Mother ordered to hand daughter to gay father
A High Court judge has ruled that a 15-month-old girl should be taken from her “homophobic” mother and sent to live with her wealthy gay father and his lover. Ms Justice Russell said the woman lied when she agreed to become a surrogate for the gay couple and really wanted a baby for herself.
The Daily Telegraph, Page: 15 Daily Mail, Page: 21 The Times, Page: 21 Independent i, Page: 5
Airport expansion at risk from pollution ruling
An expansion of Heathrow airport may have been made harder by a Supreme Court ruling ordering the Government to produce a plan to cut nitrogen dioxide levels at blackspots, including close to Heathrow, so they fall within EU limits.
Evening Standard London, Page: 9
Hindu council probed
The National Council of Hindu Temples is being investigated by the charity regulator after issuing an open letter to supporters which appeared to endorse the Conservative Party. The group was critical of Labour and Lib Dem support for changes to the Equality Act that would make caste discrimination illegal.
The Times, Page: 13 Independent i, Page: 6
French parliament approves new law on intelligence-gathering
The French parliament has approved a new law will allow authorities to spy on the digital and mobile communications of anyone linked to a "terrorist" inquiry without prior authorisation from a judge, and forces Internet service providers and phone companies to give up data upon request. It will go before the upper house senate later this month.
BBC News The Daily Telegraph The Guardian, Page: 15 Financial Times, Page: 7 Independent i, Page: 30 The Scotsman, Page: 19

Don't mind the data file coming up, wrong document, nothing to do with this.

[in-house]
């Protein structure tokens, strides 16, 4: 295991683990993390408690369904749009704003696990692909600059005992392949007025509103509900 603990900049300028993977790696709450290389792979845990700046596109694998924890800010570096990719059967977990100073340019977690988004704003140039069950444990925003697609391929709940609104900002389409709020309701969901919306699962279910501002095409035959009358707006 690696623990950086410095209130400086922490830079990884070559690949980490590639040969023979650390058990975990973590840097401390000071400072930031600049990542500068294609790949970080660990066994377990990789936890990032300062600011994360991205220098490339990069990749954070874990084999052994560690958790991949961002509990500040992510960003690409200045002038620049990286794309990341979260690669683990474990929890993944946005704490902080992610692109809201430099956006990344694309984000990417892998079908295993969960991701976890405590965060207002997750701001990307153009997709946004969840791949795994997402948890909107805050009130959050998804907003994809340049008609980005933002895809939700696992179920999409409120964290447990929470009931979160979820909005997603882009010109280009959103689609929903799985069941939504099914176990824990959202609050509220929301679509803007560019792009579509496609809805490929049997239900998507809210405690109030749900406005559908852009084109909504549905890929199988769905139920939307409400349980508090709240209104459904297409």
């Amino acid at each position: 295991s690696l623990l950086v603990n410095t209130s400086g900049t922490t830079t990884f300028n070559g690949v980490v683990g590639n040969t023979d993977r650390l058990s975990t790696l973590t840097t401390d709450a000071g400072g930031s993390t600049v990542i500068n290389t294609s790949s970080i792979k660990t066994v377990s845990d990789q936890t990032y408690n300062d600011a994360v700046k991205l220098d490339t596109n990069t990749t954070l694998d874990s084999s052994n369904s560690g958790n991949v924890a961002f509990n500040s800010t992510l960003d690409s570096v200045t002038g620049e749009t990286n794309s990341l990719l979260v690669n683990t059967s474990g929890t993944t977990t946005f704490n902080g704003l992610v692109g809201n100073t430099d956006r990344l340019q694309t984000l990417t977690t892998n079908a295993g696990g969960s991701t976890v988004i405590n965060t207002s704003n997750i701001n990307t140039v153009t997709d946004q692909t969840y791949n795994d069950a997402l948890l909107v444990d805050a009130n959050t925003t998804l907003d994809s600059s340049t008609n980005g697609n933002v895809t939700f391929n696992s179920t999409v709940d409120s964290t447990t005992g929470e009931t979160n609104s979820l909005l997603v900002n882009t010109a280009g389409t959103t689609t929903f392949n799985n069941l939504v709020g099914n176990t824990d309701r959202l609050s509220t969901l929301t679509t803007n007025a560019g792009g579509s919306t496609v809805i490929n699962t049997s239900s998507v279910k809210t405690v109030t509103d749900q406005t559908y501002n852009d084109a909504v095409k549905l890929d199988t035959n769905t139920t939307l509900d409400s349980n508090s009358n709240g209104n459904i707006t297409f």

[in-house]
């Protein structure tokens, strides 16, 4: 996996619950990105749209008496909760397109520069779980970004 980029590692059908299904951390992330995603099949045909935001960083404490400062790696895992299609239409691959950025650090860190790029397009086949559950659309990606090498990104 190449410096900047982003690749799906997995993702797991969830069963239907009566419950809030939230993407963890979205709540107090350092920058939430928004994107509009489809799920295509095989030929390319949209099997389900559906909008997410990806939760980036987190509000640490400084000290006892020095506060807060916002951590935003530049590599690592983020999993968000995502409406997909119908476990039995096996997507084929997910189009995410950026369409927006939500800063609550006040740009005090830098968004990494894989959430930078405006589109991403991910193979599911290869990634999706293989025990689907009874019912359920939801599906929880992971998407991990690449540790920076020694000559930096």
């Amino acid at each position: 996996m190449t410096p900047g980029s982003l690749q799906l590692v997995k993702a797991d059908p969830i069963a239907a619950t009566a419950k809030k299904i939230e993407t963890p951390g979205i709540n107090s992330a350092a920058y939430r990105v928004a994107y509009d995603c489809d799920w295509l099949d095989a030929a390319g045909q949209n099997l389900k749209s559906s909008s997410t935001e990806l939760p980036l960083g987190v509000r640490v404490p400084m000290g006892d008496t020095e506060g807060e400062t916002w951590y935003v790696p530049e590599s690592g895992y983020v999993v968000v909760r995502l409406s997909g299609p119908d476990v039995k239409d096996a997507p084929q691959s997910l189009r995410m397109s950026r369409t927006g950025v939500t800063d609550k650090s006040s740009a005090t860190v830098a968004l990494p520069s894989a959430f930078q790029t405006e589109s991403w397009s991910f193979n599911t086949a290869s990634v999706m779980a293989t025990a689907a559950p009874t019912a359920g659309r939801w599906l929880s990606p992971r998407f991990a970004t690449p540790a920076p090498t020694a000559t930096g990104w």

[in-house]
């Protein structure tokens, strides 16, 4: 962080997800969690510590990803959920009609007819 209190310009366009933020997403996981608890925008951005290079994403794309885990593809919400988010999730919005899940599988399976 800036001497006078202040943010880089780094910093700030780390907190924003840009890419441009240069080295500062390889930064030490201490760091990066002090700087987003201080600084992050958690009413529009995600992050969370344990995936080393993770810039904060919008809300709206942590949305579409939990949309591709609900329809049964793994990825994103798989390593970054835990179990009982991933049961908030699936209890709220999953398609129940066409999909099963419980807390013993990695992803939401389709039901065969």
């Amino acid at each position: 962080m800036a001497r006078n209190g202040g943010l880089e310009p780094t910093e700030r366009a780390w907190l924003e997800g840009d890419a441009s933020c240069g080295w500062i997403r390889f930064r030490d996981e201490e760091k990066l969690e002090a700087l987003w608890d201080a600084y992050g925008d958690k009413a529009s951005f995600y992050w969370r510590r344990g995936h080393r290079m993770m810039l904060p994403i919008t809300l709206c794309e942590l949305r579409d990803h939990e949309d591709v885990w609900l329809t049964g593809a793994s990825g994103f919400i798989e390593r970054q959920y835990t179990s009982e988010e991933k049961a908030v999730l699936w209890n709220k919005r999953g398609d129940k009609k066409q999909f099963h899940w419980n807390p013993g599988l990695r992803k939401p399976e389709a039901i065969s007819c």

McDonalds accused of avoiding £658m tax in Europe
Trade unions have accused McDonalds of avoiding paying more than £658m in corporate taxes between 2009 and 2013 after it moved its UK headquarters to Switzerland, before channelling cash into a Luxembourg-based company with a Swiss branch. The unions say that the Luxembourg unit had sales of £2.7bn - but only employed 13 people and reported paying just £11.8m in taxes. Separately, the European Commission's investigation into whether tax deals granted by individual member states to companies including Apple and Starbucks are legal has been delayed due to a lack of data, competition commissioner Margrethe Vestager said.
The Times, Page: 50 Daily Mail, Page: 20 Independent i, Page: 45 Daily Mirror, Page: 4 International New York Times, Page: 14
Wealthy choose to rent due to mansion tax concerns
Average annual rent growth in prime central London rose to 4.1% per month in the 12 months to April as wealthy people chose to rent instead of buying a house amid fears a Labour government will introduce a mansion tax, according to Knight Frank.
The Times, Page: 46
Black Country advisers back new FiB division
Crowe Clark Whitehill and Higgs & Sons join Lloyds Bank in backing Families in Business’ (FiB) new Black Country division.
Election uncertainty impacts construction activity
Britain’s construction industry experienced a sharp slowdown in activity last month, with output and new orders growing at their slowest rates since June 2013. The Markit/CIPS UK Construction PMI dropped to 54.2 in April, down on March’s 57.8 and below analysts’ projected 57.4.
The Daily Telegraph Independent i, Page: 44 Financial Times, Page: 4 The Independent, Page: 57 Yorkshire Post, Page: 17
Iran bans “devil-worshipping hairstyles”
Iran has banned spiky haircuts it considers “homosexual” and “devil worshipping”. Tattoos, solarium treatments and plucking eyebrows [for men] are also deemed un-Islamic.
The Guardian, Page: 19